VW : Interesting question. I guess at some point I did chose to become a designer, but it wasn't my first choice. I played several instruments, such as, guitar, eletric guitar, piano, I could also sing and compose lyrics and I was very proud of this as a teenager, I participated of several rock bands and really tried to make it as a musician artist. I didn't work out for me in music as I expected and so I tried several other directions such as gastronomy, sales and marketing, webdesign, and more. But there was something in logo design that I was always very inspired by. Something about illustrating minimalism, abstracting all unnecessary elements and creating something iconic and time-proof.

DL: What do you design, what type of designs do you wish to design more of?

VW : In my studio, we focus in visual identity designs. But we also deliver all kinds of designs to are VI clients. Such as, UI, UX, Motion, Stationary prints, packaging, and more. I'de like to continue focused in Visual Identity as I see a gap in the market for what we are capable of delivering.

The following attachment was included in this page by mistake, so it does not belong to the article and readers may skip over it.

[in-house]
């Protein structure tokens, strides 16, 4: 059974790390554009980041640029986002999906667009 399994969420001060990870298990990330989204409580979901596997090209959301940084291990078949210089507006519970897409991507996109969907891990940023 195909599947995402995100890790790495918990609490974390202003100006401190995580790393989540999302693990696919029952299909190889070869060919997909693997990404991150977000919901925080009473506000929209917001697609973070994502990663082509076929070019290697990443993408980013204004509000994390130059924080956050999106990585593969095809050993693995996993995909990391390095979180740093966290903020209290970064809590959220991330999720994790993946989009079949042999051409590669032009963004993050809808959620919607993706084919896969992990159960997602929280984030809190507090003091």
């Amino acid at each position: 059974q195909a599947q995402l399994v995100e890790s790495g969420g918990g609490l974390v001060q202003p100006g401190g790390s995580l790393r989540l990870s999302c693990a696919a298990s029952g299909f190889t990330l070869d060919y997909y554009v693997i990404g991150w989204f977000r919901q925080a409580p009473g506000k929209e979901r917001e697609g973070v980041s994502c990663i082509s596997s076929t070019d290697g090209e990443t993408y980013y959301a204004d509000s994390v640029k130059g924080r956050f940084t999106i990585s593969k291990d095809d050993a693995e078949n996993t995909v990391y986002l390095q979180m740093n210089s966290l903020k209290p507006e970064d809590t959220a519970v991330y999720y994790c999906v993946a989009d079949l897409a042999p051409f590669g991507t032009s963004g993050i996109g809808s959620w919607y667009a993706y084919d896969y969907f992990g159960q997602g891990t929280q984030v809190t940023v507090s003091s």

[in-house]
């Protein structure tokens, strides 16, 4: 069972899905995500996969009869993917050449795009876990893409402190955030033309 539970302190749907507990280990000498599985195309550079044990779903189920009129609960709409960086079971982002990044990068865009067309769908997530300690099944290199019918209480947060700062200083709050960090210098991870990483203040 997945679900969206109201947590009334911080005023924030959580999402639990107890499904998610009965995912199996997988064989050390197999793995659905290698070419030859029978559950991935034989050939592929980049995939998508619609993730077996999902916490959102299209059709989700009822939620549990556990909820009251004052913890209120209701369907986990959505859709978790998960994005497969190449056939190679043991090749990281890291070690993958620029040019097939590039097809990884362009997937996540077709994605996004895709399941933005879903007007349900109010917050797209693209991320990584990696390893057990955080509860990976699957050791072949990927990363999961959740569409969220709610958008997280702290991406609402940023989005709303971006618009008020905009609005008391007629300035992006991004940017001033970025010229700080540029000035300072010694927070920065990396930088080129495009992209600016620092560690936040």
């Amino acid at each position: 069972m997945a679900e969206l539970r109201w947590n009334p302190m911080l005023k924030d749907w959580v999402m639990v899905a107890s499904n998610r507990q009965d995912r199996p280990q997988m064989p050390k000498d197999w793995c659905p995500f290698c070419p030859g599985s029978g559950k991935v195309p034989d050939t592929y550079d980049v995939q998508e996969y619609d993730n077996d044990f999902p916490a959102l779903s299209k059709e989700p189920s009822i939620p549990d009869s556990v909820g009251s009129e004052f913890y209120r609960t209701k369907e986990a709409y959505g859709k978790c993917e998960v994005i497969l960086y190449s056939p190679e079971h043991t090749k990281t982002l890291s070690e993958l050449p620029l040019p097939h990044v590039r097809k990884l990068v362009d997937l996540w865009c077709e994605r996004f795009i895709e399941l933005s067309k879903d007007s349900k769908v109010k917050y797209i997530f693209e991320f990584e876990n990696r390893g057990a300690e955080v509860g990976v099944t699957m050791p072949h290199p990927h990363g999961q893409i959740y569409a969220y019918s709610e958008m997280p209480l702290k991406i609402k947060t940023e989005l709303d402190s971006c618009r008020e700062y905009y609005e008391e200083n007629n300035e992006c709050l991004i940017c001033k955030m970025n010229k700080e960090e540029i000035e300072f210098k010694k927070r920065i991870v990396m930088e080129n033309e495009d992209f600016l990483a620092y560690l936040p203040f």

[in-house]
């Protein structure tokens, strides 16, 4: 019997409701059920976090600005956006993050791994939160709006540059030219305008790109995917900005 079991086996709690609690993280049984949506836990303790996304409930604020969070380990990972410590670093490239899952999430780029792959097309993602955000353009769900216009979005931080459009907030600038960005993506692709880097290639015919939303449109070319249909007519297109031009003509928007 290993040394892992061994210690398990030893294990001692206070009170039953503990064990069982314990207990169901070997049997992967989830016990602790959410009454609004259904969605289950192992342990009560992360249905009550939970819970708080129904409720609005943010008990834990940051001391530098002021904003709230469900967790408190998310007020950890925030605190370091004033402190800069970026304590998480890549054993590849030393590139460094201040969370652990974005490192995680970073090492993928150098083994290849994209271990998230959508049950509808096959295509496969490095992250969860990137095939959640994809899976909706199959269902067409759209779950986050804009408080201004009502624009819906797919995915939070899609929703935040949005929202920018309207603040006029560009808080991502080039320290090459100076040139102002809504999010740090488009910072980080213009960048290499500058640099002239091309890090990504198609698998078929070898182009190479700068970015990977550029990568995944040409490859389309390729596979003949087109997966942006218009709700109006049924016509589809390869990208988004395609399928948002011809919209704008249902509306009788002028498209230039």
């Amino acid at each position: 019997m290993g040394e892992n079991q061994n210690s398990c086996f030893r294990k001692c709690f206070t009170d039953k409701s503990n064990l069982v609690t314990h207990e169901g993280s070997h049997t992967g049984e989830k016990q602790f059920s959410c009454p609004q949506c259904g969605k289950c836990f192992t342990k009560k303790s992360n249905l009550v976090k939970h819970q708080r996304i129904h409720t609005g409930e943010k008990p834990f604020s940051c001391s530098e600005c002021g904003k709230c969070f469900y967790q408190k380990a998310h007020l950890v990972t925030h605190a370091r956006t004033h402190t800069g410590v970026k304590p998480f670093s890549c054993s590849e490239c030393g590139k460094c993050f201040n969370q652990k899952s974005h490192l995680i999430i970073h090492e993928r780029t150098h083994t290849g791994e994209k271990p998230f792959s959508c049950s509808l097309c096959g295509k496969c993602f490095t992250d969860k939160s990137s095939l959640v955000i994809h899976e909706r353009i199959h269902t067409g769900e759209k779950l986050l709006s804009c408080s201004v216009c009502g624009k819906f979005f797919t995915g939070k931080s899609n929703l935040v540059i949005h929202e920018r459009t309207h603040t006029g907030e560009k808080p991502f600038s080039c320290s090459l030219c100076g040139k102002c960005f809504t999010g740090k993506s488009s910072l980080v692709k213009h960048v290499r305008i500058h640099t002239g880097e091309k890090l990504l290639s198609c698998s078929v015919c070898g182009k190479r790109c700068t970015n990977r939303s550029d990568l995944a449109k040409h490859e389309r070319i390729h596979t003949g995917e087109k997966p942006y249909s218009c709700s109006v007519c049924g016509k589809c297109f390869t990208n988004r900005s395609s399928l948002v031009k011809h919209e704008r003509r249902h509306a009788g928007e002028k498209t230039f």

DL: What should young designers do to become a design legend like you?

VW : Don't stop. If you don't stop, at some point, it will work out. I remember selling logos for 50$ and thinking I would never be capable of growing out of that. But I didn't give up. Also study, study day and night. And by study I don't mean only books. Study how big studios are doing it, spend at least 2 hours on behance everyday, that will make your eye sharp!

DL: What distinguishes between a good designer and a great designer?

VW : The ability to perceive the world through the clients eyes. And by client I don't mean only the primary client. (Payer) but specifically the consumer (secondary client) of the product/service.

DL: What makes a good design a really good design, how do you evaluate good design?

VW : I base evaluation on results. A beautiful design that does not sell a product is a beautiful yet pointless service. A really good design, sells an idea, product or service.